Most Common Types of Psoriasis: Which Type Do You Have?

Psoriasis impacts at least 100 million worldwide, with some estimates suggesting that as much as 2% to 3% of the population has psoriasis. Psoriasis treatment plans require you or your doctor to determine what type of psoriasis that you have.

For most people, they’ll suffer from just one of the five types of psoriasis, but there are some people with two or more forms of the condition.

What are the Different Types of Psoriasis?

1. Plaque Psoriasis
If you have psoriasis, chances are, you have plaque psoriasis. This type is the most common and it involves:

  • Burning skin
  • Itchy skin
  • White or silvery skin scales

While you can get this condition on any area of the body, it’s most common on the back, scalp, elbows and knees.

Plaque Psoriasis

2. Inverse Psoriasis
If you have red or shiny skin patches on the folds of your skin, you may be suffering from inverse psoriasis. The condition is most common in the following areas:

  • Breast
  • Groin
  • Buttocks
  • Armpits

Fissures, or cracking of the skin, can occur and lead to bleeding.

Inverse Psoriasis

3. Pustular Psoriasis
Classified as a disease, pustular psoriasis causes pus-filled bumps and red skin blotching to develop. The skin is often flaky and itchy, and the bumps can be painful. While the condition does cause pus to form, it is not an infection.
The most common areas of the body impacted are:

  • Fingers
  • Toes
  • Palms
  • Soles

Lesions may form on the tips of your fingers or toes, and in rare cases, bone damage is possible.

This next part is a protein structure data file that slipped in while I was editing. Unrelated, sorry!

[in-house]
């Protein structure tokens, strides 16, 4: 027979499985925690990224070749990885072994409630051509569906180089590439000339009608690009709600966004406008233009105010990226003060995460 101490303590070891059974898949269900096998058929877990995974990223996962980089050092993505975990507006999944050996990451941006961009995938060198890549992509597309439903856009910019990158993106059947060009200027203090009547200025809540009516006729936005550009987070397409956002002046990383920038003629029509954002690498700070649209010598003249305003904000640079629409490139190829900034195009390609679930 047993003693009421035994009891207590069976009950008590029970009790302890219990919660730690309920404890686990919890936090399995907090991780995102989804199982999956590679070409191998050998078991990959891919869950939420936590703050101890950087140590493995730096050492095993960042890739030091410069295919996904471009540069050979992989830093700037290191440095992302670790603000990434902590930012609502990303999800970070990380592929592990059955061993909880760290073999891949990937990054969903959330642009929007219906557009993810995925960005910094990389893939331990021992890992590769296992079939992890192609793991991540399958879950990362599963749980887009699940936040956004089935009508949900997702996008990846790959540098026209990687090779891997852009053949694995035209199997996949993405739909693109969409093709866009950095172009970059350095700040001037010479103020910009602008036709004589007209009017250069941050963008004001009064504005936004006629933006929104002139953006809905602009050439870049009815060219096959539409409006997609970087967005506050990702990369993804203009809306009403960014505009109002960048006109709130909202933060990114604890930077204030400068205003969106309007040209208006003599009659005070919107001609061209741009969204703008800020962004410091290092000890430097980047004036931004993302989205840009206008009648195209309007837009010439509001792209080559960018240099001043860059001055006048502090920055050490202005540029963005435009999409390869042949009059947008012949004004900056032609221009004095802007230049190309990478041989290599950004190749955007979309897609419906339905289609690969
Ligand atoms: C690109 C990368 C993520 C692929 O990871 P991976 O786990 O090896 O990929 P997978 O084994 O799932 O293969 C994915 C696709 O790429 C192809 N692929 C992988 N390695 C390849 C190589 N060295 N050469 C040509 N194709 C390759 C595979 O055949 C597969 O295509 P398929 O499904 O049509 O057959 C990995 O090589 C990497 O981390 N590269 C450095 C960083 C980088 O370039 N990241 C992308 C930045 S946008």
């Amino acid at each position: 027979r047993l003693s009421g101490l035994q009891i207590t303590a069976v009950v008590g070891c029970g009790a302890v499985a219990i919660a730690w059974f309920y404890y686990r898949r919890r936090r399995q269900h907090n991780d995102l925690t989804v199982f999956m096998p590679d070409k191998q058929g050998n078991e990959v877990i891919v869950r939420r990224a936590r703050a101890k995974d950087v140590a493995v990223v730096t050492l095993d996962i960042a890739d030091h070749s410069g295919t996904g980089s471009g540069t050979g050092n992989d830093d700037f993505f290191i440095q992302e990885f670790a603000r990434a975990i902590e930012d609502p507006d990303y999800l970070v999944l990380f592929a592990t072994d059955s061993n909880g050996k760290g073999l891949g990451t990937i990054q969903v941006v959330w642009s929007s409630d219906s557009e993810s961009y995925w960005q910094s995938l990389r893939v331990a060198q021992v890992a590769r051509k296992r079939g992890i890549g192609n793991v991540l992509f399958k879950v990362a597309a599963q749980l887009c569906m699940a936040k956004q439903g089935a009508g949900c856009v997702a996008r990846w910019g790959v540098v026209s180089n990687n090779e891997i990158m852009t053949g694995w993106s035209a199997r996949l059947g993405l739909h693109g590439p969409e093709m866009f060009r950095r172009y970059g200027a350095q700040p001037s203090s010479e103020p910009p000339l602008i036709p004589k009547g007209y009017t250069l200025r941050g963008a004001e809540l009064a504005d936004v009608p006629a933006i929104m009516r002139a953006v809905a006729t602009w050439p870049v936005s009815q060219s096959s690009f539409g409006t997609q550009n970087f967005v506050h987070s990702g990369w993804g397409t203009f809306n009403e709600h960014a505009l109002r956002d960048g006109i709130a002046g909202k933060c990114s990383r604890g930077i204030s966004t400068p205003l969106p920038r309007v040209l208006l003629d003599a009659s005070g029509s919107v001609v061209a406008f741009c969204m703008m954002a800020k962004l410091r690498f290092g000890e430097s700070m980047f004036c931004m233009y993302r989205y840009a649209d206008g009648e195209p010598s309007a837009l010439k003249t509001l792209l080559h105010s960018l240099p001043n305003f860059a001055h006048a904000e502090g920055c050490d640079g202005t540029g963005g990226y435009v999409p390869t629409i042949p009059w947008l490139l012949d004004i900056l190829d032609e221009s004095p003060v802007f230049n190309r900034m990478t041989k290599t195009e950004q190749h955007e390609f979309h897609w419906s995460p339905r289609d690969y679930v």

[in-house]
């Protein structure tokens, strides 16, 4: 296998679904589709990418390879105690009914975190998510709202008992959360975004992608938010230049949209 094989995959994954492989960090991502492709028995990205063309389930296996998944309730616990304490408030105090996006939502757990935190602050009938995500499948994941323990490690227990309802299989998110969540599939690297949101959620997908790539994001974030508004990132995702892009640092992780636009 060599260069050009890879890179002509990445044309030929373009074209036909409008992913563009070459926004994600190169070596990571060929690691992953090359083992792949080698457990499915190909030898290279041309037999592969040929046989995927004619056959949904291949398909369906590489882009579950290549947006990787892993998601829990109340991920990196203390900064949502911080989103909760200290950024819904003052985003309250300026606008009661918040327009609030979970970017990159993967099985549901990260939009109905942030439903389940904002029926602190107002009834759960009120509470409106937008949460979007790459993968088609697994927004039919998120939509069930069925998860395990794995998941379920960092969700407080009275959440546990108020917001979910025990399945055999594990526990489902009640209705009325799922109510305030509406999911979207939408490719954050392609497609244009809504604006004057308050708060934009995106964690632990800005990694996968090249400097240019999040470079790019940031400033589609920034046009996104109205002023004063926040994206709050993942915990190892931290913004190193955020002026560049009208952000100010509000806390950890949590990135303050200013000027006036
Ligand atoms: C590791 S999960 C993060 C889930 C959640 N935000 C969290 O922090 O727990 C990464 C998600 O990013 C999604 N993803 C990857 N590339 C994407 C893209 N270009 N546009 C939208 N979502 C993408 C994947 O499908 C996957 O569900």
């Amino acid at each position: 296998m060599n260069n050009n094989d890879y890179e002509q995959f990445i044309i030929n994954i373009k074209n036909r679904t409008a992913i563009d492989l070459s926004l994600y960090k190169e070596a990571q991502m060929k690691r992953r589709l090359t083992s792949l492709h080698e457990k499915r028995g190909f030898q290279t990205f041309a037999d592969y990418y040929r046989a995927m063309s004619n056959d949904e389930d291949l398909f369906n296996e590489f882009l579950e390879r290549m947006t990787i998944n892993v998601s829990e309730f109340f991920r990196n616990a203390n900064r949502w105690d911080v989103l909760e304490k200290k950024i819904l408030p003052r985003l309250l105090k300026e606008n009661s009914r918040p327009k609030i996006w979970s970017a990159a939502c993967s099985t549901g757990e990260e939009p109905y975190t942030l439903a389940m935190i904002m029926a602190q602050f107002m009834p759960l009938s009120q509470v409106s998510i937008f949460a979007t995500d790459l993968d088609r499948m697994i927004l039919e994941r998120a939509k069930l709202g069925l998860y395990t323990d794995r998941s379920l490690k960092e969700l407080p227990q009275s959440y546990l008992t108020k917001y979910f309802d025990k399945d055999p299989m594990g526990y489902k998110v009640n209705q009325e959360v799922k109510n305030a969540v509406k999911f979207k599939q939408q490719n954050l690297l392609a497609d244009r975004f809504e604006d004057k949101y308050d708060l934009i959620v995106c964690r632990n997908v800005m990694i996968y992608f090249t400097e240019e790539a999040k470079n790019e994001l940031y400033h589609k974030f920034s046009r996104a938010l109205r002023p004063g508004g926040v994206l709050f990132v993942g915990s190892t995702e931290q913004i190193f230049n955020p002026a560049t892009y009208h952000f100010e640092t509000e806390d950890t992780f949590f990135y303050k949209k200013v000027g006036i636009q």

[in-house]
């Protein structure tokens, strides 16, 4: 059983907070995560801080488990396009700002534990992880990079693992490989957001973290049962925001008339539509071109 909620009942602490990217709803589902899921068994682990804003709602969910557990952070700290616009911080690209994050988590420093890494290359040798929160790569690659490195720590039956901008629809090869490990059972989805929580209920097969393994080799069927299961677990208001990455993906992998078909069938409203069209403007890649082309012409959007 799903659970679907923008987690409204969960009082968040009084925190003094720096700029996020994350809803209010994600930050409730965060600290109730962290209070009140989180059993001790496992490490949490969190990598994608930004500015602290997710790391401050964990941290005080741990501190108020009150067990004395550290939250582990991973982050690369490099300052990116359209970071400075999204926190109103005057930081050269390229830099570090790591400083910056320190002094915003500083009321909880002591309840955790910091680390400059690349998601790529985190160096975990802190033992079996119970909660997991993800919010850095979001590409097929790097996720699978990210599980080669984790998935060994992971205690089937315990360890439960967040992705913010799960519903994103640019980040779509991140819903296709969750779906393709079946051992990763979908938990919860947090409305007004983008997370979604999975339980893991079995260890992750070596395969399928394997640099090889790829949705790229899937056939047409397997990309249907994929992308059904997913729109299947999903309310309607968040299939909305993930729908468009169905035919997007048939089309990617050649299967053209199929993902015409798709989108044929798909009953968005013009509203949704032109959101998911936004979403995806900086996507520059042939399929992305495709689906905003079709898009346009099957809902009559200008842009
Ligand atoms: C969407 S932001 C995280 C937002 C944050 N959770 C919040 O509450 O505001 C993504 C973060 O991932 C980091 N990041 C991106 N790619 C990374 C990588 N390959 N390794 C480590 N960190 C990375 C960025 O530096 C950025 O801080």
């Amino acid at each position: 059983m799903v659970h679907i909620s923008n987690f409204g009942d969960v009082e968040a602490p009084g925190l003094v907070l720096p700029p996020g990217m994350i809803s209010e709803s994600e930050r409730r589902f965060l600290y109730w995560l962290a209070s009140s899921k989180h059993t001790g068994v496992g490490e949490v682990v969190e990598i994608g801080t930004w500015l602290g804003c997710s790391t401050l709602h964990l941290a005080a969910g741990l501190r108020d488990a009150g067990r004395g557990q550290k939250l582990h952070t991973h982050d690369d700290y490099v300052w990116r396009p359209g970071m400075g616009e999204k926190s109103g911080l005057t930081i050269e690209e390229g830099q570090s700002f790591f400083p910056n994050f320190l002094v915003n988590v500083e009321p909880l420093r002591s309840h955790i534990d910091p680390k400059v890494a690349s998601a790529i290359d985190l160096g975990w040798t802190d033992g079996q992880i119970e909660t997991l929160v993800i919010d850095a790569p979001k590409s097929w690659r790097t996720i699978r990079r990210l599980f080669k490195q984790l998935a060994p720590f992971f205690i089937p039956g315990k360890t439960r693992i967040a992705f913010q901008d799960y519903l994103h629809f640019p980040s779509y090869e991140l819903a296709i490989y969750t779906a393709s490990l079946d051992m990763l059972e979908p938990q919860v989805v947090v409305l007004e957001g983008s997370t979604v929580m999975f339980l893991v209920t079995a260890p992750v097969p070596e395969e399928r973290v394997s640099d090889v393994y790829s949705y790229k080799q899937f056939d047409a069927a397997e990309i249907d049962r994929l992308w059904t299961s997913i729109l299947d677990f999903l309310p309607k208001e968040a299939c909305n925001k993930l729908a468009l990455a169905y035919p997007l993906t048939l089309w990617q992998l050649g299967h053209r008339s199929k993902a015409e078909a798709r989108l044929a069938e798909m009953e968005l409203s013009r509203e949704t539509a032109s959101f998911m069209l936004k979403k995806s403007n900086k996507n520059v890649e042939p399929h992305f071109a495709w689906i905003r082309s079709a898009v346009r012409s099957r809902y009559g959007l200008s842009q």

Pustular Psoriasis

4. Erythrodermic Psoriasis
One of the worst forms of psoriasis is called “erythrodermic.” Symptoms can develop rapidly. It causes red skin all over the body and potentially large pieces of skin to peel off. The condition is dangerous, and pus-filled blisters may form.
The condition can also cause:

  • Increased heart rate
  • Fever
  • Chills
  • Pain in the joints

Classified as an autoimmune disease, you’ll want to seek out the advice of a specialist and may require a biopsy to diagnose the condition.

Erythrodermic Psoriasis

5. Guttate Psoriasis
Less than 2% of all cases are diagnosed as guttate psoriasis. This condition is most common on the scalp, back and abdomen, arms and thighs. Treatment is often unnecessary, but it will vary from case-to-case.
Common symptoms include small pink or red spots on the skin.

Guttate Psoriasis

Some individuals could experience:

6. Nail Psoriasis that causes Pitting of your nails or having the nail turn yellow if brown; or

7. Psoriatic Arthritis that causes your joints to feel pain or stiff 

Psoriasis Treatment Options

Treating psoriasis requires a doctor’s diagnosis and a proper treatment plan. Reducing the scaling, plaque and inflammation is often the first priority. Three main treatment categories include:

Topical Treatments
Mild to moderate forms of psoriasis can often be controlled topically. Your doctor may recommend moisturizers, shampoos, soaps or other forms of treatment to get the condition under control.

Systemic Treatments
A systemic treatment may be recommended for more severe cases and involves medications. The medications may vary, but they often include biologics, cyclosporine, methotrexate or retinoids. Topical treatments may be used in conjunction with medications.

Lifestyle Therapy
Always make sure to keep you stress in check, drink plenty of water and get enough exercise.

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